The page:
You can read, or see video, of all the devastation — the flood waters, the bodies in the streets. You can see the refugees from the path of the storm, right in your own community. You can participate in debates about whether New Orleans should be rebuilt, and if so, how. But sometimes it’s the little things — the truly insignificant things, really — that tell you just how far gone a once-vibrant, unique city has gone compared to what it was.
To many people, the beverage associated with New Orleans is bourbon. But I haven’t been there since I lived there in junior high school, so I have a different association. To me, New Orleans is about sitting in front of the Cafe Du Monde and drinking coffee with chicory while looking out across Jackson Square. In fact, since about a year or so ago, when I suddenly realized I could get it over the Internet, that’s what I’ve drinking at home. I’ve been wondering whether I’ll have to give it up, but that’s seemed hardly worth talking about in light of all the real suffering out there.
(Cafe Du Monde already had nostalgic associations for me when I first discovered it at that young age. That’s because the cafe itself — or something that looked just like it — was used in the logo of French Market brand coffee, which my grandfather had sold when I was even younger. It meant a lot to me to be sitting in the actual place in the picture.)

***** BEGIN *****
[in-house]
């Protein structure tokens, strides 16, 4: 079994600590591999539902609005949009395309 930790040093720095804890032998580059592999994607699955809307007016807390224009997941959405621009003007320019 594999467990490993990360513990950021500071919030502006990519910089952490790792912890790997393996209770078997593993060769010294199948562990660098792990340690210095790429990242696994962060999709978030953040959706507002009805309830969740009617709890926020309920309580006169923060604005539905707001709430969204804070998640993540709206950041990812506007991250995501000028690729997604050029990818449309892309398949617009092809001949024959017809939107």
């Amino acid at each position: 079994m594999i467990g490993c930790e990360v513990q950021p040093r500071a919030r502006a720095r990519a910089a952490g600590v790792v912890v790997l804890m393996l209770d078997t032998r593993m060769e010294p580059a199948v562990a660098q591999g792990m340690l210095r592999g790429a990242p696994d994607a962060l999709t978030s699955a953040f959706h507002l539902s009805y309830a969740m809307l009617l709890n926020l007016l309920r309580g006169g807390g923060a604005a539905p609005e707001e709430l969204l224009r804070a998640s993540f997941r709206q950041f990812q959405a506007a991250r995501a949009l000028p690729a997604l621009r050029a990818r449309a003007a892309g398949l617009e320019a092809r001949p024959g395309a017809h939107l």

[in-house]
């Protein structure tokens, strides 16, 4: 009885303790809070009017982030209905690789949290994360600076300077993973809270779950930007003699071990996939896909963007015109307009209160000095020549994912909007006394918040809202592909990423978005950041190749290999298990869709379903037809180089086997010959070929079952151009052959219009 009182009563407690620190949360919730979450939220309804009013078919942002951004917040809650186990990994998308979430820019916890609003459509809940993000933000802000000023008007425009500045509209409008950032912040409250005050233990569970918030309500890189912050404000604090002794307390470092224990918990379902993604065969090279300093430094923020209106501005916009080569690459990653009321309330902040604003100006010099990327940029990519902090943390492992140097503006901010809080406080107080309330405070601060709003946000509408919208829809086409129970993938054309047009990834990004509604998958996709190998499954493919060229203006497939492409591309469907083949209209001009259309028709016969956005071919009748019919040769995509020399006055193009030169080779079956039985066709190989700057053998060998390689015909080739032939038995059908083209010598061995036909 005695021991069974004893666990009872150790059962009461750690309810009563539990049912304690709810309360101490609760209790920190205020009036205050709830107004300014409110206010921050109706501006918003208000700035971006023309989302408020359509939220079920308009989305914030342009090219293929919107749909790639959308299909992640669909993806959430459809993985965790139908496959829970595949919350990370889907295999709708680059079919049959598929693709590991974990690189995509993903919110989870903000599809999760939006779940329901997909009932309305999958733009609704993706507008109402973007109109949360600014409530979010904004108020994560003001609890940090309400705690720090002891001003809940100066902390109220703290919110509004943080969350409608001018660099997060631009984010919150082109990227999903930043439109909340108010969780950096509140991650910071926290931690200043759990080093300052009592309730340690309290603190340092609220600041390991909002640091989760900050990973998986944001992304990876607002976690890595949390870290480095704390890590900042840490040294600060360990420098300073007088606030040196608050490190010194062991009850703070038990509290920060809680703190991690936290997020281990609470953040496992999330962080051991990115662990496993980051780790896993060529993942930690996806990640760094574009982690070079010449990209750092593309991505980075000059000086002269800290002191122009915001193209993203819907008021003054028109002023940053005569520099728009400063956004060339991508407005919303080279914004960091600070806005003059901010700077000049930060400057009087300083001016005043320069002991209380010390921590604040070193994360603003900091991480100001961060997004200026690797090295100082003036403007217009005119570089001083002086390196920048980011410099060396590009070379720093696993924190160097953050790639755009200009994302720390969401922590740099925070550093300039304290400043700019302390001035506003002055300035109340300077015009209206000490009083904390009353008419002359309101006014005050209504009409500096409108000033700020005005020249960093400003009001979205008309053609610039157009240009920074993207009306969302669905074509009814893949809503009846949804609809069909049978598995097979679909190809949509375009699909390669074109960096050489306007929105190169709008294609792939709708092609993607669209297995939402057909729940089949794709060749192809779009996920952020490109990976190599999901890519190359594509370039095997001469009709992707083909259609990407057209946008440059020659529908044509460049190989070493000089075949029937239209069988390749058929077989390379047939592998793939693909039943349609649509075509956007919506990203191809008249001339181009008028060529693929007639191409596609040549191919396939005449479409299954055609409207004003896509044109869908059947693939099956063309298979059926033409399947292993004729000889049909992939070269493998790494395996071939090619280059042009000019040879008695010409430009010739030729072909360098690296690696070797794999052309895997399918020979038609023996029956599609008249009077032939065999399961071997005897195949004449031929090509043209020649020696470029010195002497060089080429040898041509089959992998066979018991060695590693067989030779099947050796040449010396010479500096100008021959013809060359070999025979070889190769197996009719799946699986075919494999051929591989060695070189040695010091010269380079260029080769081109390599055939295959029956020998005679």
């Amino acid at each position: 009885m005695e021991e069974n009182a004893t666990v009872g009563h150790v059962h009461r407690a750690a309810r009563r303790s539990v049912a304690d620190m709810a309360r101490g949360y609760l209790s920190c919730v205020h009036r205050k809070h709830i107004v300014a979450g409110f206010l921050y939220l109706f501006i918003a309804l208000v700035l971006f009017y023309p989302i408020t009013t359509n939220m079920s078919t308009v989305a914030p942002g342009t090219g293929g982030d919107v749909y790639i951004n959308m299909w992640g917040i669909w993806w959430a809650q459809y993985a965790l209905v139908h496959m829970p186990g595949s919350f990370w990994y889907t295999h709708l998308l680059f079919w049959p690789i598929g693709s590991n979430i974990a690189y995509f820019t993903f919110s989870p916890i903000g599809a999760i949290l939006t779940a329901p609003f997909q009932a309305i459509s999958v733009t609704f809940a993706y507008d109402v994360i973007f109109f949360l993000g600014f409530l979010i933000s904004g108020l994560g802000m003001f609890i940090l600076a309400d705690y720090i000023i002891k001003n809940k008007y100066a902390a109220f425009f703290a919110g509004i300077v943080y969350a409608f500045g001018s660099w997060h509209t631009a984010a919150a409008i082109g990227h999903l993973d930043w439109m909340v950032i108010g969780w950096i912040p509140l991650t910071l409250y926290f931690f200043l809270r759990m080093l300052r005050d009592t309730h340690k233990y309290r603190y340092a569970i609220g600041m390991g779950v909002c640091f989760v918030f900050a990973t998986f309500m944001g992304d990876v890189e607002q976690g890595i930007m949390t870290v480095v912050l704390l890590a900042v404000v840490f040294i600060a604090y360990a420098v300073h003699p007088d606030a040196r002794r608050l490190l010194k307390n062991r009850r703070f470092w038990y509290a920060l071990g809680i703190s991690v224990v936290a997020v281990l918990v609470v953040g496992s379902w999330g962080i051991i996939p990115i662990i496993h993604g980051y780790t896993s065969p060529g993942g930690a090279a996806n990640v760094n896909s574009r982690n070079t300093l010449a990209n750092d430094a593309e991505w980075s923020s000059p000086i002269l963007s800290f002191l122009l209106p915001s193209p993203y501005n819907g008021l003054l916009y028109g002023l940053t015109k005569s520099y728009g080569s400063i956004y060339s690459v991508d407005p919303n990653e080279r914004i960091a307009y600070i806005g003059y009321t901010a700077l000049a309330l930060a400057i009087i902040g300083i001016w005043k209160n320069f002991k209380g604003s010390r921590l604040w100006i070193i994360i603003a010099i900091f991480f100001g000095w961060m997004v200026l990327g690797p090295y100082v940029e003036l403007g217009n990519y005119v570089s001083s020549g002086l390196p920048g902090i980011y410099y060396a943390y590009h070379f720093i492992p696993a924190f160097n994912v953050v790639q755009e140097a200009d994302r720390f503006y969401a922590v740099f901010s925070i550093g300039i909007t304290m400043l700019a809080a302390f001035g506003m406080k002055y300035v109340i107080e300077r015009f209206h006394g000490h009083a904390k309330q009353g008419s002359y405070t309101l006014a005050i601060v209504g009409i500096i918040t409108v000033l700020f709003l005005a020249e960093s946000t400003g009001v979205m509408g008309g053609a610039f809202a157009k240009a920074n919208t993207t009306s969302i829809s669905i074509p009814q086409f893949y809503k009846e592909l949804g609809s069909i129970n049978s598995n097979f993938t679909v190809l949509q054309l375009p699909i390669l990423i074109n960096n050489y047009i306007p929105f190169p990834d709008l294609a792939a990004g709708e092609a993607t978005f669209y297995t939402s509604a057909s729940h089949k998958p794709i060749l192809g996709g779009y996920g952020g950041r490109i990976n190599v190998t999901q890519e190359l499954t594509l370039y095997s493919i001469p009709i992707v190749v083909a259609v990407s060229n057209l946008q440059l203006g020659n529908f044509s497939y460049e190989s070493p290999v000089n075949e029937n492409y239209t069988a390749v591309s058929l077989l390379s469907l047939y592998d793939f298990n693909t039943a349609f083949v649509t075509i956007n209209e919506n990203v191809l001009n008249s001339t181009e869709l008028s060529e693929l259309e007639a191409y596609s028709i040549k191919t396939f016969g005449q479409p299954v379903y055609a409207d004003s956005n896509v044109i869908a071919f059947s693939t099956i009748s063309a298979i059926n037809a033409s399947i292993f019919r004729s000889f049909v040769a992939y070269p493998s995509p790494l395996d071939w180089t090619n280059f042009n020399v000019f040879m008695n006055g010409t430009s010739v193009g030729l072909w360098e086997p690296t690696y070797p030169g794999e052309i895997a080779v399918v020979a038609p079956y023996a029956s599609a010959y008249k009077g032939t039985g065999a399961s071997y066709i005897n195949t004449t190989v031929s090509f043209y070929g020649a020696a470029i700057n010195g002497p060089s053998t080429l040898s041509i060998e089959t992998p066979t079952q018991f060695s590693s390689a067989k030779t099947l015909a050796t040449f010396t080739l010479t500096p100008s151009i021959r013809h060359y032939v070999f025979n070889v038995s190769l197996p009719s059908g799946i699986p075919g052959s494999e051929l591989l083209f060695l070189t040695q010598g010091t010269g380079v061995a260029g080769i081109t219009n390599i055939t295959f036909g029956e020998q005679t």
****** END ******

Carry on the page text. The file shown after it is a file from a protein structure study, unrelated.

But this morning, I heard this report on NPR. To my shock, an actual denizen of the city — a columnist at the Times-Picayune — stated on coast-to-coast radio that the four hours each day that Starbucks is open is "the best four hours of the day." The point of his commentary was to portray the extent to which his city is no longer the home that it was. Nothing could have communicated that idea more completely to me than that one detail — that someone actually OF that city, where distinctive coffee is a part of the community’s character, could speak so wistfully of the Wal-Mart of java. Hey, I’ve been known to drink Starbucks myself — even to go out of my way to get some, knowing that I have the true stuff at home. I suspect that, to paraphrase an old Mike Myers line, they put an addictive chemical in it that makes you crave it fortnightly.
But I don’t live and work in New Orleans. When someone who does is reduced to standing outside McCoffee waiting for it to open each day, you have to wonder whether the place will ever be anything like what it was, ever again.